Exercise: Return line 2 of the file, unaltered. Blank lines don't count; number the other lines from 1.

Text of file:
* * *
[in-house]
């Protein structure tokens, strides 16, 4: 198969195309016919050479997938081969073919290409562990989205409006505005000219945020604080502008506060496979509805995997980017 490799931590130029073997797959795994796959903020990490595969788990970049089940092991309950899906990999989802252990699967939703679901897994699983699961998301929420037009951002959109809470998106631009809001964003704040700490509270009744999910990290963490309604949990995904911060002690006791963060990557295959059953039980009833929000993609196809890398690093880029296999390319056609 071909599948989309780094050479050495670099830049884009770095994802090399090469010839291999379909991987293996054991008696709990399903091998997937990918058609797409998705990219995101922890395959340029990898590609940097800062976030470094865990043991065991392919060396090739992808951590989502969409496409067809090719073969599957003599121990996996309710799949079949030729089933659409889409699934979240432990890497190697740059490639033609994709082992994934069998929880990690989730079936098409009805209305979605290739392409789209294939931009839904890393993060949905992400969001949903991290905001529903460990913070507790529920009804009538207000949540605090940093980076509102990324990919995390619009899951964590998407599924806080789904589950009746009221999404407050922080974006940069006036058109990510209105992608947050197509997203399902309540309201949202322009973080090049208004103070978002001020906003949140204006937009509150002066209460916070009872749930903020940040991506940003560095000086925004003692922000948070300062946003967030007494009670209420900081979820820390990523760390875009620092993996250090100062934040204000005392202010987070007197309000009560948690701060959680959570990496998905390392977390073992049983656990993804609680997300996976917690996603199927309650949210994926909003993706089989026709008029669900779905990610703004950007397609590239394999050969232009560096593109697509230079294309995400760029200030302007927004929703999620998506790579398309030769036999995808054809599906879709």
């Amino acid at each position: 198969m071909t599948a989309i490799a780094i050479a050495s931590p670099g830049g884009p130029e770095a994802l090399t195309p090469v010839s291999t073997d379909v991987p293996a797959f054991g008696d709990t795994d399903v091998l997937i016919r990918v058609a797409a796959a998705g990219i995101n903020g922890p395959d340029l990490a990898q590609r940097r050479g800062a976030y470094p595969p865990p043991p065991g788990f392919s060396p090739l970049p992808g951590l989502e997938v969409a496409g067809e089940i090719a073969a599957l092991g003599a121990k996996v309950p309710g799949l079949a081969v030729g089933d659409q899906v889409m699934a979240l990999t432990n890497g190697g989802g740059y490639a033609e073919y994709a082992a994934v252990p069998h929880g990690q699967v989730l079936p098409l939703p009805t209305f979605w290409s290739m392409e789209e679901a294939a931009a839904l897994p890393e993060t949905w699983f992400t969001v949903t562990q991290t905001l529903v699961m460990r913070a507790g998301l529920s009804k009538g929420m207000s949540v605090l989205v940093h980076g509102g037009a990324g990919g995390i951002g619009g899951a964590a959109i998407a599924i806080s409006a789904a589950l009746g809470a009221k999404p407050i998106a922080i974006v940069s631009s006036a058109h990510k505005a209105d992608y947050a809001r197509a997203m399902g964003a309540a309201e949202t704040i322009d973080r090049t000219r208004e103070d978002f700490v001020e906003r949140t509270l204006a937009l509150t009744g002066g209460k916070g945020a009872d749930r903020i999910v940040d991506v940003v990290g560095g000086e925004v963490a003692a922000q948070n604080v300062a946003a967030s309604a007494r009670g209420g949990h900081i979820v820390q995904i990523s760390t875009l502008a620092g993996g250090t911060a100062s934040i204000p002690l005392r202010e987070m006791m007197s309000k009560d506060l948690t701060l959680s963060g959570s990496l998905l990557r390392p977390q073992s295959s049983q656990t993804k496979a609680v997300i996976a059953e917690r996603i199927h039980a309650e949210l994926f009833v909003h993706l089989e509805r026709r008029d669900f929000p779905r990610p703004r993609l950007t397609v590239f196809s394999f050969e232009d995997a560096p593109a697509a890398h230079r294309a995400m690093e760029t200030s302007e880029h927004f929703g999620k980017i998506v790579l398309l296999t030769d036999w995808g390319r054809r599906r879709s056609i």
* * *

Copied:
């Protein structure tokens, strides 16, 4: 198969195309016919050479997938081969073919290409562990989205409006505005000219945020604080502008506060496979509805995997980017 490799931590130029073997797959795994796959903020990490595969788990970049089940092991309950899906990999989802252990699967939703679901897994699983699961998301929420037009951002959109809470998106631009809001964003704040700490509270009744999910990290963490309604949990995904911060002690006791963060990557295959059953039980009833929000993609196809890398690093880029296999390319056609 071909599948989309780094050479050495670099830049884009770095994802090399090469010839291999379909991987293996054991008696709990399903091998997937990918058609797409998705990219995101922890395959340029990898590609940097800062976030470094865990043991065991392919060396090739992808951590989502969409496409067809090719073969599957003599121990996996309710799949079949030729089933659409889409699934979240432990890497190697740059490639033609994709082992994934069998929880990690989730079936098409009805209305979605290739392409789209294939931009839904890393993060949905992400969001949903991290905001529903460990913070507790529920009804009538207000949540605090940093980076509102990324990919995390619009899951964590998407599924806080789904589950009746009221999404407050922080974006940069006036058109990510209105992608947050197509997203399902309540309201949202322009973080090049208004103070978002001020906003949140204006937009509150002066209460916070009872749930903020940040991506940003560095000086925004003692922000948070300062946003967030007494009670209420900081979820820390990523760390875009620092993996250090100062934040204000005392202010987070007197309000009560948690701060959680959570990496998905390392977390073992049983656990993804609680997300996976917690996603199927309650949210994926909003993706089989026709008029669900779905990610703004950007397609590239394999050969232009560096593109697509230079294309995400760029200030302007927004929703999620998506790579398309030769036999995808054809599906879709």